Article reference: UK-IA-EMP35

Unlawful deductions from wages

This article explains the protection given to workers in relation to deductions from their wages under the Employment Rights Act 1996. Sections 13 to 27 of the Employment Rights Act 1996 (ERA 1996) set out the provisions that protect workers from unauthorised deductions from their wages.


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Protection against unauthorised deductions

Threatened deductions are irrelevant




Protection against unauthorised deductions

Section 13 of ERA 1996 prohibits deductions from a worker’s wages unless:

  • The deduction is required or authorised by statute or a provision in the worker’s contract; or
  • The worker has given their prior written consent to the deduction.

What deductions can I make?

You can make any deductions:

  • Which are “required or authorised by statute”? For example, deductions for income tax and national insurance contributions. It also includes deductions made pursuant to the Attachment of Earnings Act 1971;
  • Agreed in the employment contract. Of course if the deduction is made under a provision of the worker's contract then the worker must have seen the term or (if it is not a written contract) must have been told in writing of its effect before the deduction is made;
  • The contractual provision has to make it clear that the deduction will be made from the worker's wages. You must also be able to show that the event justifying the deduction has occurred;
  • Agreed by prior written consent. The worker's prior written consent has to be given prior to the event giving rise to the deduction, not just prior to the deduction itself;
  • In order to reimburse the business in respect of an overpayment of wages or an overpayment in relation to expenses incurred by the worker in carrying out their employment, for example, a car allowance that exceeds the actual amounts incurred by the worker;
  • Made in connection with any disciplinary proceedings;
  • That is statutory payments due to a public authority (such as HM Revenue and Customs). The deduction will be lawful as long as the employer deducts the amount specified by the authority. If the worker believes that the authority has incorrectly calculated the amount to be deducted, this is a matter between the worker and the relevant authority;
  • Payable to third parties (for example, contributions to a pension scheme or trade union dues) made either pursuant to a contractual term (to which the worker has agreed in writing) or with their prior written agreement or consent;
  • Made from a worker’s wages for taking part in a strike or other industrial action;
  • Made to satisfy an order of a court or tribunal for the payment of an amount by the worker to the employer, provided the worker has given their prior written consent.

Threatened deductions are irrelevant

Unilateral reductions in pay

If you, without contractual authority or individual or (if relevant) collective consent, reduce a worker’s wages, this will normally amount to a deduction.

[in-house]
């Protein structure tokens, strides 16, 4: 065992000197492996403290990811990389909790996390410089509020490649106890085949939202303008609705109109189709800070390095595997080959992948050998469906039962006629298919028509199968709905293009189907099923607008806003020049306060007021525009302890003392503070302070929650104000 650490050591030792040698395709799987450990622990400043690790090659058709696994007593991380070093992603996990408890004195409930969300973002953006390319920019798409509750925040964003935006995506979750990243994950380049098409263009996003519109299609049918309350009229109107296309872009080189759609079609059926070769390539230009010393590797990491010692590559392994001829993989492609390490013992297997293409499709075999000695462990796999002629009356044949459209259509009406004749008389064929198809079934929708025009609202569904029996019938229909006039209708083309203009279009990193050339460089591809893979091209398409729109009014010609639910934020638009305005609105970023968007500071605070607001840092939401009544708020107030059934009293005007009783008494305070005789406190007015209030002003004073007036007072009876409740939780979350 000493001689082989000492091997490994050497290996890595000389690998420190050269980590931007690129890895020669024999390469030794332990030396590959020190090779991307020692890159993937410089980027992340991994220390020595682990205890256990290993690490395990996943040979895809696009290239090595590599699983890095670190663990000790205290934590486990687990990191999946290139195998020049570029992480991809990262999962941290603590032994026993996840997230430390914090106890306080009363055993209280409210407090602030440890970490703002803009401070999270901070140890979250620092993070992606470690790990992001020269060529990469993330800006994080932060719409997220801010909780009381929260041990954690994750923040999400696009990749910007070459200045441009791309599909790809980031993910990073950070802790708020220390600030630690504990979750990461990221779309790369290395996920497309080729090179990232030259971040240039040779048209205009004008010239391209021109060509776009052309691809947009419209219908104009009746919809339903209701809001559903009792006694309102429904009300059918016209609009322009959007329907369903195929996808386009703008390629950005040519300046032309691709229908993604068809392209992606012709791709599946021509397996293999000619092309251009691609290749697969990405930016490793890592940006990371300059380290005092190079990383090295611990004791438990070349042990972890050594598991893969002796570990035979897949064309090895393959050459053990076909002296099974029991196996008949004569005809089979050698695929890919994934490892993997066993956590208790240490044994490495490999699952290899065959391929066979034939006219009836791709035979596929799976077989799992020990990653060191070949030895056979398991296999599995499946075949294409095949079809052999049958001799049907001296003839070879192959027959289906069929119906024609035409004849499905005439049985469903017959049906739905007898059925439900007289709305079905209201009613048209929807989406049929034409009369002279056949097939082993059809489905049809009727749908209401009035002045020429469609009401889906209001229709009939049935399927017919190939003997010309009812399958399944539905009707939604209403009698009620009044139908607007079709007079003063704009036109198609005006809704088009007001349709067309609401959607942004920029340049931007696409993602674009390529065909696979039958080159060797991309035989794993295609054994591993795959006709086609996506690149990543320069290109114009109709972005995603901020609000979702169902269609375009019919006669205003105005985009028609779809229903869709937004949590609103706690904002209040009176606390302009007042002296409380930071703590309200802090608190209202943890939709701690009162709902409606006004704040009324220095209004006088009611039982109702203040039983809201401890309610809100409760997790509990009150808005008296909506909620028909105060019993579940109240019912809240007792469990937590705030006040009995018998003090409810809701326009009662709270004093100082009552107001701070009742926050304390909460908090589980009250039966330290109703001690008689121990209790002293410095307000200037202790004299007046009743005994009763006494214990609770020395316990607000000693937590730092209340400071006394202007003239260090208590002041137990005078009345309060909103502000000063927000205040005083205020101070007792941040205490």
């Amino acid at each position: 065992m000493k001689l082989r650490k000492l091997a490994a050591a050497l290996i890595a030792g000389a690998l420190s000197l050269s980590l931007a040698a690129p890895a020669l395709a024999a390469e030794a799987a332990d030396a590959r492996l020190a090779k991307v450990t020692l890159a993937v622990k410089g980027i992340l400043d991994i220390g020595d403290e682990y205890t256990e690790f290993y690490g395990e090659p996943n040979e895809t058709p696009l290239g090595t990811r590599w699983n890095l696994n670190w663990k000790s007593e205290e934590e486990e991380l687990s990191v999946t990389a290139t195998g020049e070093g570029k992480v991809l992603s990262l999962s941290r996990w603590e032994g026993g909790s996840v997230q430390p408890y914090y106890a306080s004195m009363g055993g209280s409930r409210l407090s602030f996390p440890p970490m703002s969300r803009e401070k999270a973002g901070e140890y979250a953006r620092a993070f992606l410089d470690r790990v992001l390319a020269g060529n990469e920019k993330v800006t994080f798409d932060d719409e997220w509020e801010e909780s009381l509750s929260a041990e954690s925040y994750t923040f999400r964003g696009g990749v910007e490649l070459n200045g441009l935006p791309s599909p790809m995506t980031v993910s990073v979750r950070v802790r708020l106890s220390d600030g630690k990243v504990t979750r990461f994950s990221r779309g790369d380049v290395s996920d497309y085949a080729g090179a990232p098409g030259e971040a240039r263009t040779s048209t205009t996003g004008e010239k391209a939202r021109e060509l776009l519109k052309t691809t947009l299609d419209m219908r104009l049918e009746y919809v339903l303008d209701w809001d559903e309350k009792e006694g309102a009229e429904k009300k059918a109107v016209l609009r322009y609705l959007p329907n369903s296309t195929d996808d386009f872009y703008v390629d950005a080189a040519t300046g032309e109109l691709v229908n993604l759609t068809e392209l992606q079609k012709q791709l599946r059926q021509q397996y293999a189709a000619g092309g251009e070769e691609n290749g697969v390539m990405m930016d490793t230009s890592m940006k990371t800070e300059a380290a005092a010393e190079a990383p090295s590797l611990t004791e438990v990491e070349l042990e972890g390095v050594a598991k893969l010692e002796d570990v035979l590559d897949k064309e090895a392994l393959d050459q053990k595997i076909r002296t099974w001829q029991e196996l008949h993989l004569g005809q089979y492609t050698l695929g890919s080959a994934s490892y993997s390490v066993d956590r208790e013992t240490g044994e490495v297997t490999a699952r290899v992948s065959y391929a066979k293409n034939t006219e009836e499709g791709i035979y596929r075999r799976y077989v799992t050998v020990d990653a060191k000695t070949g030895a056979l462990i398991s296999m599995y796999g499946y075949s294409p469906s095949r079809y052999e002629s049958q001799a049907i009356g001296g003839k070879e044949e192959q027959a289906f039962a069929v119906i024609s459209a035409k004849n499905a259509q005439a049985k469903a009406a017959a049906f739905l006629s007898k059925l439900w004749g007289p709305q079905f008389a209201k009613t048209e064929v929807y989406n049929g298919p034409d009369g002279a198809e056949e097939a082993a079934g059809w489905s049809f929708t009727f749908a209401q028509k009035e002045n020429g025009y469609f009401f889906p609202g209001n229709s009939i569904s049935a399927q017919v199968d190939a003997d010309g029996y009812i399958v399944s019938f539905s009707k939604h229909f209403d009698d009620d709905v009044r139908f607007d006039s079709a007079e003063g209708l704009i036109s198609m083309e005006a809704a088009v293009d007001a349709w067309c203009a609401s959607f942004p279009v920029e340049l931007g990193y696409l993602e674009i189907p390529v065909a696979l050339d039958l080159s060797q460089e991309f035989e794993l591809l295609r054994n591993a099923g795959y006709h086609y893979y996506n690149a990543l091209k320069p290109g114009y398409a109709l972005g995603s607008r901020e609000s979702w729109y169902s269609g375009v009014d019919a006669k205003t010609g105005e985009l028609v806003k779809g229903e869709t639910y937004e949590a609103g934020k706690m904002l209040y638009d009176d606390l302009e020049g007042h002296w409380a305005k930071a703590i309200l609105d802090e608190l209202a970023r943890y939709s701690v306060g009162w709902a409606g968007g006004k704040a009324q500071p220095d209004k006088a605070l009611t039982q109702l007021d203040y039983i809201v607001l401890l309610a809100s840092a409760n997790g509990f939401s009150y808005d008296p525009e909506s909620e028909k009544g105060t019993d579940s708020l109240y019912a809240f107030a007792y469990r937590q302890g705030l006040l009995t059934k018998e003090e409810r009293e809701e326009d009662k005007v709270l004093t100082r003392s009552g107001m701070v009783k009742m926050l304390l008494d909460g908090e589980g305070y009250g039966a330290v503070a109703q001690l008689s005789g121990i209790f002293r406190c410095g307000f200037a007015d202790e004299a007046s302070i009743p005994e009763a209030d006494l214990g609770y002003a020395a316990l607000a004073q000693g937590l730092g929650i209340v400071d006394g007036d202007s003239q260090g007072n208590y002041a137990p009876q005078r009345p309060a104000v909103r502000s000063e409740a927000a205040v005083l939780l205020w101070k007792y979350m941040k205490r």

No overall reduction in pay

If you make an unlawful deduction but, at the same time, increase another element of the worker's remuneration so that there is no overall reduction in pay, there will still be an unlawful deduction from wages.


A worker's remedy for an unlawful deduction from their wages is to make a claim to an employment tribunal under section 23(1), ERA 1996. If the tribunal upholds the claim, it must make a declaration to that effect and order the employer to pay (or repay) to the worker the amount unlawfully deducted or received.

Net Lawman tips:

  • If you recover payments due from workers in breach of the relevant provisions of ERA 1996, you risk losing the right to recover the amount in question at all;
  • Ensure that you have the worker’s written consent to make the appropriate deduction before attempting to do so. You can do this by inserting a provision in the employee’s contract.

However, where for example, you pay the employee money and want it back in certain circumstances (for example, if you pay enhanced maternity pay but want to reserve the right to recover the enhanced payment if, for example, the employee does not return to work; or if the employer pays an employee’s course fees or the cost of training, but reserves the right to recover all or some of the cost if, for example, the employee does not complete or fails the course) then you should (before making the payment), require the employee to sign a form giving their written consent to the conditions of payment and return of the money.


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Please note that the information provided on this page:

  • Does not provide a complete or authoritative statement of the law;
  • Does not constitute legal advice by Net Lawman;
  • Does not create a contractual relationship;
  • Does not form part of any other advice, whether paid or free.
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